Looking for a foreclosure or REO property in ?
What is an REO?
REO stands for Real Estate Owned. These are houses that have been foreclosed upon which the bank or mortage company presently possesses. This differs from real estate up for foreclosure auction. When buying a property during a foreclosure sale, you must pay at least the loan balance plus any interest and other fees accrued during the foreclosure process. The buyer must also be willing to pay with cash in hand. To top everything off, you'll get the property one-hundred percent as is. That may consist of existing liens and even current residents that need to be expelled.
A REO, conversely, is a more tidy and attractive option. The REO property was unable to find a buyer during foreclosure auction. The lender now owns it. The bank will take care of the elimination of tax liens, evict occupants if needed and generally plan for the issuance of a title insurance policy to the buyer at closing. Take notice that REOs may be exempt from typical disclosure requirements. In California, for example, banks are not required to give a Transfer Disclosure Statement, a document that normally requires sellers to make known any defects of which they are aware.
Is an REO in Oklahoma City a bargain?
It's sometimes believed that any REO must be a good buy and an chance for easy money. This isn't always true. You have to be very careful about buying a REO if your intent is make a profit. While it's true that the bank is often anxious to sell it promptly, they are also strongly motivated to get as much as they can for it. When pondering the value of a REO, you need to look closely at comparable sales in the neighborhood and be sure to take into account the time and cost of any repairs or remodeling needed to prepare the house for resale. The bargains with money making potential exist, and many people do very well buying and selling foreclosures. But there are also many REO's that are not good buys and may lose money.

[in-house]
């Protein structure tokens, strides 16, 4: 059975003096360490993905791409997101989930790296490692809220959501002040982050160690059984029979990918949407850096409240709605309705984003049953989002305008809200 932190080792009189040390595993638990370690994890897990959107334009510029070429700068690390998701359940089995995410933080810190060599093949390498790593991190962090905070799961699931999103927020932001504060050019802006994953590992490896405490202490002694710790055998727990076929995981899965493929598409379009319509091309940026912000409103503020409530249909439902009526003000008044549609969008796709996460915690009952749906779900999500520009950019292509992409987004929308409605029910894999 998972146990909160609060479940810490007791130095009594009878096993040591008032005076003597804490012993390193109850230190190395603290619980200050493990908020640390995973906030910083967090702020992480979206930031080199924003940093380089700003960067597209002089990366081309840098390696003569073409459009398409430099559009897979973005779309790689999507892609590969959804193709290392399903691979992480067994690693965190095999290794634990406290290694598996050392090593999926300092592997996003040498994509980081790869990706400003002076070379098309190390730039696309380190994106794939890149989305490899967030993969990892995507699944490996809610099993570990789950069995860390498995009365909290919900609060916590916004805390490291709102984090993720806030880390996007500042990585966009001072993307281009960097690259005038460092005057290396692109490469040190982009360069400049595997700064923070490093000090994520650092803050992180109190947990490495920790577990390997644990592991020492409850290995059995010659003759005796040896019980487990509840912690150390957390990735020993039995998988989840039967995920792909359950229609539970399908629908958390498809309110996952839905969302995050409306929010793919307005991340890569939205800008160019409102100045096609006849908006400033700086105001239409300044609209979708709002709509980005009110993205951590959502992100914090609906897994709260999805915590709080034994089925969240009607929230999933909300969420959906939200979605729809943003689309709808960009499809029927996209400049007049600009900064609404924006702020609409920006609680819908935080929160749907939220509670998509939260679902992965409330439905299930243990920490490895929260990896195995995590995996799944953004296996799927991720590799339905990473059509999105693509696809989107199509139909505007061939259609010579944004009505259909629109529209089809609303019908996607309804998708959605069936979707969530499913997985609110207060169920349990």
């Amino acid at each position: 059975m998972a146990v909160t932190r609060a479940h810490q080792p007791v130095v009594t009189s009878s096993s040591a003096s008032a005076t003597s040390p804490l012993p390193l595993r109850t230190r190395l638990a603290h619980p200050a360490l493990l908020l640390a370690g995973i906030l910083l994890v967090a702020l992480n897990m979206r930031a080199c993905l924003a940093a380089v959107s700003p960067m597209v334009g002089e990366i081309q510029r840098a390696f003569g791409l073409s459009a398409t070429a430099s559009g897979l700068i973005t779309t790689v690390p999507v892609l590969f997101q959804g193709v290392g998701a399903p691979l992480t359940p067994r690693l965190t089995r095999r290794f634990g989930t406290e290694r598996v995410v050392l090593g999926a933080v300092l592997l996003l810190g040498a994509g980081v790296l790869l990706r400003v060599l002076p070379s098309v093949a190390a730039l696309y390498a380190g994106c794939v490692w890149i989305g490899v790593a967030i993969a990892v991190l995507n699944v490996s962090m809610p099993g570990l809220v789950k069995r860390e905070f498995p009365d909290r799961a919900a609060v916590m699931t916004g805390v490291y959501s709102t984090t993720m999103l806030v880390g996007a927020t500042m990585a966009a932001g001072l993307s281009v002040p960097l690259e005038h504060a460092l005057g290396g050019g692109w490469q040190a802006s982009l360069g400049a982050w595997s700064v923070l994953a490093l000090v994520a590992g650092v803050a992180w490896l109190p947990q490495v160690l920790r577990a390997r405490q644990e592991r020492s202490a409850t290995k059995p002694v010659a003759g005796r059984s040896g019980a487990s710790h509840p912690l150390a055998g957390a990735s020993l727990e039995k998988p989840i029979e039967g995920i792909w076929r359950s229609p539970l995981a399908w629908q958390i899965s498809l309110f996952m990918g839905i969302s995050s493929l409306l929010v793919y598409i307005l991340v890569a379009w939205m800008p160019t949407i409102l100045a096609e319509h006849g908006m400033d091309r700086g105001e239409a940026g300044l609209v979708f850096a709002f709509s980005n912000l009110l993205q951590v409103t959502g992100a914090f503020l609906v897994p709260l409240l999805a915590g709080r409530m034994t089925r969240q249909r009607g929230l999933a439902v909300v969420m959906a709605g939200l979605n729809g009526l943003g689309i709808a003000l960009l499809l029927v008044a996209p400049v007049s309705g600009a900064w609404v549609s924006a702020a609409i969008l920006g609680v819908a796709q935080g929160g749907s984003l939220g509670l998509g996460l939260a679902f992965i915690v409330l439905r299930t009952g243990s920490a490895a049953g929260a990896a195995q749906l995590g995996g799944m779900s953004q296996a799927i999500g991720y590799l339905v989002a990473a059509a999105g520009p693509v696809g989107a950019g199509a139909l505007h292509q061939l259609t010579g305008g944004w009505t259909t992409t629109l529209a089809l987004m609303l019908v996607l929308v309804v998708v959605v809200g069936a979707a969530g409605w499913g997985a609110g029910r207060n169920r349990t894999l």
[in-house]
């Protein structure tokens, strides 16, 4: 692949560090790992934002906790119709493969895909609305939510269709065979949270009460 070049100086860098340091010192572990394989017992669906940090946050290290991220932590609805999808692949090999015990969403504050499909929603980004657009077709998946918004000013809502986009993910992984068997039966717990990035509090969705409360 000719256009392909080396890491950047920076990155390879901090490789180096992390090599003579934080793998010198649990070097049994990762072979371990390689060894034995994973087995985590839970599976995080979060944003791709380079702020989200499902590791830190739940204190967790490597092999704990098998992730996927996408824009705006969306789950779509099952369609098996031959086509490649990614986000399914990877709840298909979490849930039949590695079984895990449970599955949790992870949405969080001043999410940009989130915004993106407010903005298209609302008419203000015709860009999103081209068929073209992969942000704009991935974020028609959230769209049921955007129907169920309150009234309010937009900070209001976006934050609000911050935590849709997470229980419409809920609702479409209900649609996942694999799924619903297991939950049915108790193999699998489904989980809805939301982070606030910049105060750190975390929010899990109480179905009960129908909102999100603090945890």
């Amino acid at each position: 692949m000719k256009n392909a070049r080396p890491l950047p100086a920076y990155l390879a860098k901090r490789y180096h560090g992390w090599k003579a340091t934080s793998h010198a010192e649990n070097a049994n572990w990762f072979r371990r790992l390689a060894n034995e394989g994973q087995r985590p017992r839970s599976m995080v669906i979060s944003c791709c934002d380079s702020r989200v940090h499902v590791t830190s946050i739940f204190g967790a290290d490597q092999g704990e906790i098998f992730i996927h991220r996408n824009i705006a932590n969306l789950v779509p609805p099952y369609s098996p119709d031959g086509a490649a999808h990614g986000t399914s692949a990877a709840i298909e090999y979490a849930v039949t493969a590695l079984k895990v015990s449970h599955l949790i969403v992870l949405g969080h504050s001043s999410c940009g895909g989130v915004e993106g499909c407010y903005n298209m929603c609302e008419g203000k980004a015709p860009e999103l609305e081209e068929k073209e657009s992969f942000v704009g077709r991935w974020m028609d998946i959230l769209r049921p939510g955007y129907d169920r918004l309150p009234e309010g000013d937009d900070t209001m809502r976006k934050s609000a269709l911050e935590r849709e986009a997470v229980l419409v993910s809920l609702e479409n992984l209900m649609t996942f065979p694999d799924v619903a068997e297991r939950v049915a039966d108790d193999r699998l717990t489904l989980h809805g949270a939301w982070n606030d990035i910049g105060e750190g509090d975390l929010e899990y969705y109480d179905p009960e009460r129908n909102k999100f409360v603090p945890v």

Prepared to make an offer?
Most banks have a REO department that you'll work with when buying a REO property from them. Typically the REO department will use a listing agent to get their REO properties listed on the local MLS. Before making your offer, you'll want to contact either the listing agent or REO department at the bank and discover as much as you can about what they know about the condition of the property and what their process is for accepting offers. Since banks typically sell REO properties "as is", it's often prudent to include an inspection contingency in your offer that gives you time to check for hidden damage and cancel the offer if you find it.
As with making any offer on real estate, providing documentation of your ability to pay may make your offer more attractive, such as a pre-approval letter from a lender. Once you've submitted your offer, you can expect the bank to counter offer. From there it will be your decision whether to accept their counter, or offer a counter to the counter offer. Realize, you'll be dealing with a process that generally involves a group of people at the bank, and they don't work evenings or weekends. It's typical for the process of offers and counter offers to take days or even weeks.